Metro management on Thursday told board members about concerns that have been raised regarding emergency intercoms on trains, and explained what and when they knew about problems with the systems.
Concerns about how well the intercoms work came up after an incident last month where riders were unable to reach the train operator as a fight broke out on a Red Line train.
Then Wednesday evening, some riders reported they couldn’t get intercoms to work on trains that were delayed after a brake problem on a train near Clarendon caused delays of more than two hours for commuters.
At Thursday’s safety and security committee meeting, Metro officials said the problems with the intercoms happen when 1000 series rail car are combined with 4000 or 6000 series cars. Officials said there also are problems with intercom systems on it 2000 and 3000 series rail cars. On the 2000s and 3000s, the problem involves a false signal being sent out from the intercom to the train operator cab.
Rob Troup, Metro’s director of rail operations, said parts on circuit boards of the 6000 series cars have been fixed. He said another fix for the 4000 series cars is being tested and should be put in “full scale production” in the coming months.
The 6000 series intercom problem was first realized in late 2009. Officials said the problem was intermittent and that new digital control panels “were to be put in on the 1000 [series rail cars], but subsequent testing revealed that wouldn’t work,” Troup said.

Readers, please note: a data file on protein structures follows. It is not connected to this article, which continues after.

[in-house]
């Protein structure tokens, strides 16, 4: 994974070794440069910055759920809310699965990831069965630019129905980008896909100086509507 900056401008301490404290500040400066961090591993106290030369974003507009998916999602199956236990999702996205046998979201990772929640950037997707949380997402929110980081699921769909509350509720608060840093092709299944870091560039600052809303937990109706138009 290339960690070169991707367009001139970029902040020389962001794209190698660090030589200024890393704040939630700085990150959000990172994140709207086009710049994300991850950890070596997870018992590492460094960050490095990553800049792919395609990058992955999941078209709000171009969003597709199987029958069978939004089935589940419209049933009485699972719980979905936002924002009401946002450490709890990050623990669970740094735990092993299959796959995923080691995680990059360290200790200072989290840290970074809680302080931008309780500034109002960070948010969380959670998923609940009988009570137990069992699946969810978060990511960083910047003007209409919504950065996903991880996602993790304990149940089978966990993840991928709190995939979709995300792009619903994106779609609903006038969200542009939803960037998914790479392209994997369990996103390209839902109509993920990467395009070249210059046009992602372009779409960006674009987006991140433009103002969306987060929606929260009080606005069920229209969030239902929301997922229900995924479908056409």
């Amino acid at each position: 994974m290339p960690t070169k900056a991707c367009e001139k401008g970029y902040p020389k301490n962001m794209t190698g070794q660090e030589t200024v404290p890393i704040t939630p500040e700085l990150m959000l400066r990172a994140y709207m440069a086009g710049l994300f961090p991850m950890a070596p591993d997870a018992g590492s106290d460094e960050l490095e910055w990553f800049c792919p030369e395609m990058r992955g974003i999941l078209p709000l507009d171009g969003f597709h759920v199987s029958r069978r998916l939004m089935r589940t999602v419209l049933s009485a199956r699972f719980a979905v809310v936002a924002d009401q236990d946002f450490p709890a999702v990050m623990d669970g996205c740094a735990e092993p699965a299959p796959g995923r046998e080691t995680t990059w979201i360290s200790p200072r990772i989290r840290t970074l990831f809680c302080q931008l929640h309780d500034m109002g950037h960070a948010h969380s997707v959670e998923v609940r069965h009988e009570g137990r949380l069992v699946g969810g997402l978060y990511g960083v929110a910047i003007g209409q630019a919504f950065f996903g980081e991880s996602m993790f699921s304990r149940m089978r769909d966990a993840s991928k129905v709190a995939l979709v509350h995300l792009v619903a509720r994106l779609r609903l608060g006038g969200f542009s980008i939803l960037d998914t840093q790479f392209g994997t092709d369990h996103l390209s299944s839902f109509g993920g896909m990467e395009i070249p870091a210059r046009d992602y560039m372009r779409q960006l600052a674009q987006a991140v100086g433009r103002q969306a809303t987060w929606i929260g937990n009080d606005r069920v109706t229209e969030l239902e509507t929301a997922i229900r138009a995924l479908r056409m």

The discovery followed the deadly Red Line crash at Fort Totten that killed nine people and injured dozens in June 2009, and Metro officials said they prioritized other safety work based on recommendations from the National Transportation Safety Board.
Among the safety improvements Metro said it prioritized were fixing door problems and replacing the oldest rail cars — the 1000s, which were involved in the Red Line crash.
“People were making reasonable prioritization decisions,” Metro General Manager Richard Sarles said. He said there were “critical safety items from the NTSB that had to be addressed” and said those fixes were “very high priority items” that were “clearly higher and more critical than this,” referring to the intercom problems.
“Nothing’s ever perfect,” Sarles said. “The focus was on the most safety priority item at the time. Eventually it was picked up and we addressed this item again.”
In reading from a statement to the board, Troup said, “In the latter part of 2012 engineering renewed efforts to determine the cause of inconsistencies in intercom performance.”
In April, he said “engineering investigation, design changes and testing were progressed to where we understood systemic issues and permanent engineering modification instructions were approved.”
Since then, officials said they also have “reevaluated daily safety tests” of intercoms and done random testing for “intercom checks.”
“Once we identified the failure [of the intercoms] as a system wide failure it was and is being treated as a serious issue,” said Jim Dougherty, Metro’s chief safety officer.
Troup said officials also discovered that some train operators were “disabling” the intercoms themselves because of the “noise and feedback” they received.
He said operators have since been directed to not disable the intercoms.